I can't add much to what has already been said- it all depends on the quality of food & the activity level of the dog. But I would stop the free-feeding. Not good for the dog and attracts bugs.
I'm not a fan of the timed meals- putting the food down for so many minutes, then taking it away. I feed my dogs in their crates- they have 2hrs to eat and nap. They are fed twice per day. 1 cup of grain free kibble mixed with meat (raw or cooked) cottage cheese or yogurt. Feeding in this manner allows me to have complete control of what and how much they eat, while letting them relax while they eat and nap after. My dogs are not true AKC ACDs, so their metabolism may be different, but I don't think free feeding is good for any breed. I would also be cautious about recommendations from a vet- they often try to sell Science Diet or whatever product they carry- most are totally against more natural feeding, which has proven to be much more healthier for dogs. I still feed kibble (not confident enough yet to go totally natural) But if you are going to feed kibble, try the grain free. I never read the feeding amounts on the bag- I make my own decisions depending on how active the dog is. I could never understand how they could give feeding guidelines, not knowing the activity level or metabolism of individual dogs. I constantly change- feeding more or less as needed.

Chew Toy
07-14-2009, 08:50 PM
Am I the only one who allows free feeding? Maddy Jo doesn't get all hyped about food and never really has. I use one food bowl for both dogs and they nibble at it all day, unless I put treats in it like carrots and peas then all kibble gets nosed out to the floor whilst the treats are eaten. No food aggression issues between the two either.....

07-14-2009, 09:28 PM
We used to free feed 3 dogs and didn't have major issues. 3 did create more problems though in the food hierarchy for us. The reason we don't do that now is because Molly had been on her own for so long by the time Chance came around we didn't want to rock the boat. Otherwise we'd be free feeding too. :biggrin2:

07-14-2009, 09:36 PM
I don't free feed because Allen would have all 3 dogs' food gone in 10 seconds flat. And oddly enough, while he is the chow-hound, Rody Jane, who could care less about food - is possessive when anyone gets near hers, even if she doesn't want it! So - they all get fed in their crates. No fuss, no muss.

07-14-2009, 09:38 PM
Oh my goodness. I cannot imagine how rotund Pawsom would be if I free fed. She'd eat herself sick!


07-14-2009, 10:54 PM
Yikes! I'm clearly over-feeding my dog.

I feed her Wellness puppy kibble.

I just got her weaned off canned food, thats all they fed her at the shelter and for a while she wouldn't eat the kibble unless it was totally mashed up with canned food.I fed her that much because I thought that was the suggested portion on the bag for a dog her size. She is 8months.

She does get a fair amout of exercise with me, and especially with the other dogs at the dog park that are her new best friends. They run and run and run and run and run and fetch and run. It's awesome. Yet, I can't feel her ribs anymore.....So, down to 2 cups of kibble? How do we all feel about peanut butter and cheese? What about leftover bones from steaks?

07-14-2009, 11:20 PM
Emma eats 2 cups a day and angus usually get alittle more but he is picky and thin all the time.
I have been told to never feed cooked bones to dogs because they splinter. cheese is a fat food.. I have problems with cheese myself.:biggrin2:
try veges and see if she will eat them.

07-15-2009, 01:14 AM
Take and start switch over to adult food. Mix 1/4 adult to 3/4 puppy. Gradually, add more adult food every few days. Within 2 weeks you should be over to the adult food. Try adding green beans for a filler and cut back on the kibble. You will see the weight drop off.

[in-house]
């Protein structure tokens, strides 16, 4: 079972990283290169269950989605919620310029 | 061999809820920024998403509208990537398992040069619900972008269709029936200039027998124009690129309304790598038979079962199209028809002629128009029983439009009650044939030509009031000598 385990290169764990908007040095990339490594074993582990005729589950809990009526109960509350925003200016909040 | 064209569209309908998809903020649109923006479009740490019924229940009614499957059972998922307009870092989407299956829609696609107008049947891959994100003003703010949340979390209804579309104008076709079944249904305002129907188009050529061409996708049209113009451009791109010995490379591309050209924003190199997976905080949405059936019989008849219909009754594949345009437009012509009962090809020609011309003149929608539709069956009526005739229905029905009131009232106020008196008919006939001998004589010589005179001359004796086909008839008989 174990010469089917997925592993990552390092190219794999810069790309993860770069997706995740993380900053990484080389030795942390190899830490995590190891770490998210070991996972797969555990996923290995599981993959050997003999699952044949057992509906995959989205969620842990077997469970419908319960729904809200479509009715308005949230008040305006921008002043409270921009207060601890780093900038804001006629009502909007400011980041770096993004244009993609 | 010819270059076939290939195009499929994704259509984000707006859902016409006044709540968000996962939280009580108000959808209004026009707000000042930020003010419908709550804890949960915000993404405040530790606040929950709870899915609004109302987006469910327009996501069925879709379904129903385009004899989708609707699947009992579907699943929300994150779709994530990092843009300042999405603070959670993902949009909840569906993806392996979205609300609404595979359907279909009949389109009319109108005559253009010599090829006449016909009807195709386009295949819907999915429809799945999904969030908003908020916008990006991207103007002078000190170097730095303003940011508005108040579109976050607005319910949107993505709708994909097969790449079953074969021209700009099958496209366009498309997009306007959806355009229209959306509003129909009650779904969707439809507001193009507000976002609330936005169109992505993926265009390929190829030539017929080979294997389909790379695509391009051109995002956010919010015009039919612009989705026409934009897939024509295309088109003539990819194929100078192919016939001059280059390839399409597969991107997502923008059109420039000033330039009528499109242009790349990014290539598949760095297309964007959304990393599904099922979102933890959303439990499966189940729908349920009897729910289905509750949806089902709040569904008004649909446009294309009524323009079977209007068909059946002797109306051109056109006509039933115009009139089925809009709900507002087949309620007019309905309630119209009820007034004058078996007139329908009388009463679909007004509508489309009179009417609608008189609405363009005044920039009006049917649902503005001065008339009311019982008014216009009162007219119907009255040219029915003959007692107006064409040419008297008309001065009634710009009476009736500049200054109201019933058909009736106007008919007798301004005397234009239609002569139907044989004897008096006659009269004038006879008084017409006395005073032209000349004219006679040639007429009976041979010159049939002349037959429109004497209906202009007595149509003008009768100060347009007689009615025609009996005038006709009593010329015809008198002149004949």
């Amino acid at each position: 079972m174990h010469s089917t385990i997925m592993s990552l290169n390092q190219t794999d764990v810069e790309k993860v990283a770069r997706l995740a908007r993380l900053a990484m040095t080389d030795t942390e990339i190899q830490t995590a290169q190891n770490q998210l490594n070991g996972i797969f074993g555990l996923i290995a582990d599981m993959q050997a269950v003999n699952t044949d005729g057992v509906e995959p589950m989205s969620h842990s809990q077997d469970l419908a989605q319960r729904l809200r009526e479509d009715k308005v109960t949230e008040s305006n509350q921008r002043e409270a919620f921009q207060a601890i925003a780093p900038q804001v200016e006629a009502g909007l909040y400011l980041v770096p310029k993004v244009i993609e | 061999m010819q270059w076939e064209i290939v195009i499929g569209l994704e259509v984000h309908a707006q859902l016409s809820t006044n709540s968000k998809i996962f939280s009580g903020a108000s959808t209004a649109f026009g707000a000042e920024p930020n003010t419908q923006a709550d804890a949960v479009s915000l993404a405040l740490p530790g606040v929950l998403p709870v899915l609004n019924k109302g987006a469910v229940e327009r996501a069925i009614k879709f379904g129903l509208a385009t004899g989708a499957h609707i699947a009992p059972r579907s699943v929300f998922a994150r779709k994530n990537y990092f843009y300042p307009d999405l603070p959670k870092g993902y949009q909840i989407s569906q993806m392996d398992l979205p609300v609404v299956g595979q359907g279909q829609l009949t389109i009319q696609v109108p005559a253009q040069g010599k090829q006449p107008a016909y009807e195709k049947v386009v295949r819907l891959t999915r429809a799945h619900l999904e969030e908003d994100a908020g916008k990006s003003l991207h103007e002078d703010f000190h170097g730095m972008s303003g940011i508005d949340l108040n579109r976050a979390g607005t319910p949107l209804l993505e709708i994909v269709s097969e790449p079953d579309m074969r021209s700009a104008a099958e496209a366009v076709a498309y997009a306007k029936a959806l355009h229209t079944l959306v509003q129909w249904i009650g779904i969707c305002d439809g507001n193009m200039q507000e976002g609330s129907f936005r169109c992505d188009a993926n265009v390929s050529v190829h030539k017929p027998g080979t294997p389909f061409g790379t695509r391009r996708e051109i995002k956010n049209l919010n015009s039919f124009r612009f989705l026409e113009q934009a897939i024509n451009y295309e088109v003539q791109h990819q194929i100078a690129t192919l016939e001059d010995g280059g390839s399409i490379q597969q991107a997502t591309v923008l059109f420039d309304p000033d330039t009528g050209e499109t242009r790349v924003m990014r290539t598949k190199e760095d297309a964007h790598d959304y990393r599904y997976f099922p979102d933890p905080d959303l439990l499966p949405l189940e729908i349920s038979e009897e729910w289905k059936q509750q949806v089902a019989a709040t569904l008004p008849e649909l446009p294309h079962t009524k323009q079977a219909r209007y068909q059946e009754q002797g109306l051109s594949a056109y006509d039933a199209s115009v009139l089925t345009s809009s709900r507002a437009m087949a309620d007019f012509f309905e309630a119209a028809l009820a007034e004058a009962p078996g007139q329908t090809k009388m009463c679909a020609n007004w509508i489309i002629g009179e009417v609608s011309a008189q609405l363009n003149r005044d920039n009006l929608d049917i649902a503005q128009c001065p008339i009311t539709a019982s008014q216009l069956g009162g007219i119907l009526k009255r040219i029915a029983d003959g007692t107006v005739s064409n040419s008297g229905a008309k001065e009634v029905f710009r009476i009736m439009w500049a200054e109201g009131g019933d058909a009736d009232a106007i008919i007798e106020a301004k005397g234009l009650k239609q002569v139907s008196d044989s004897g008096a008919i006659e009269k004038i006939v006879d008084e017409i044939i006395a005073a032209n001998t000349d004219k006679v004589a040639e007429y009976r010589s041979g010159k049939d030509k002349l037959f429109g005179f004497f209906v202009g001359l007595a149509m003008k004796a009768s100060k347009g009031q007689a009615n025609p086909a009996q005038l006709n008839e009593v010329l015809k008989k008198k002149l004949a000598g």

Keep up the exercise. If you are worried about her eating her meals at one sitting, here's a trick we use where I use to work. Start out by putting the food down for 10 minutes. If the dog doesn't eat it all pick it up and use it for dinner. Same thing at dinner time. It won't take long for her to catch on and eat her meals in one sitting and not throughout the day.

This also helps if your dog isn't feeling well. You will know if they are eating or not. By free feeding you really can't judge their eating. Good luck.

07-15-2009, 03:17 AM
I'd skip the cheese and peanut butter until you could feel her ribs again. If she doesn't like veggies (mine don't) try pumpkin and yogurt. Both mine think those are the yummiest treats ever. Freeze them into a Kong with some of her kibble or even a small amount of wet food. Instant awesome treat that will keep her busy and not be many calories.

You also might find that putting a tablespoon of pumpkin in her food makes her eat it when it's feeding time. I agree with skipping the free feeding thing- it has definitely told me quickly when one of mine was feeling 'off'. I also put salmon oil on my two's food. It's good for their joints and coats and they think it's the best treat ever.

07-15-2009, 08:56 AM
What about leftover bones from steaks?

Never feed a dog cooked bones! Sure, it could be fine 9/10 times, but there is a chance of the bone splintering and causing severe problems. I buy chicken necks in bulk and freeze them in little baggies. Lucy gets one as a treat once or twice a week - I give it to her frozen and she loves mowing down on her chickennecksicle :naughty: Just make sure they are raw.

Another treat she goes nuts for is liver. I buy calfs liver (it's cheap) and hack it up into little bits with tongs and scissors (so I don't have to touch it), then put it in a low temp. oven for about 2 hours. It kind of dehydrates and keeps for at least a couple of weeks (if it sticks around that long!) It's a fairly low cal way for her to get a really high value treat. Lucy hates veggies or else I'd feed those, so see if your pup likes carrots...my labs used to go nuts over them.

07-15-2009, 09:27 AM
Cattle Dogs, like most working breeds (Australian Shepherds, Border Collies, Labs) are genetically made to literally go all day long on very little to eat. In horse terms they are "easy keepers" Monitoring how much you feed and NOT free feeding is the best way to go. If she doesnt eat when you put it down, or within 15 minutes...take it up. She will learn quickly that she eats or doesnt!
Obesity in all pets is an epidemic and causes the same problems it does in humans. Diabetes, arthritis, heart disease and so on.
SKIP cheese, peanut butter, etc. Carrots make a nice snack (reg Milkbones are very high in fat) and there are plenty of low cal pre made snacks available. Keep these to a minimum, too.

07-15-2009, 10:57 AM
most working breeds (Australian Shepherds, Border Collies, Labs) are genetically made to literally go all day long on very little to eat.

Someone forgot to tell this to the Malinois LOL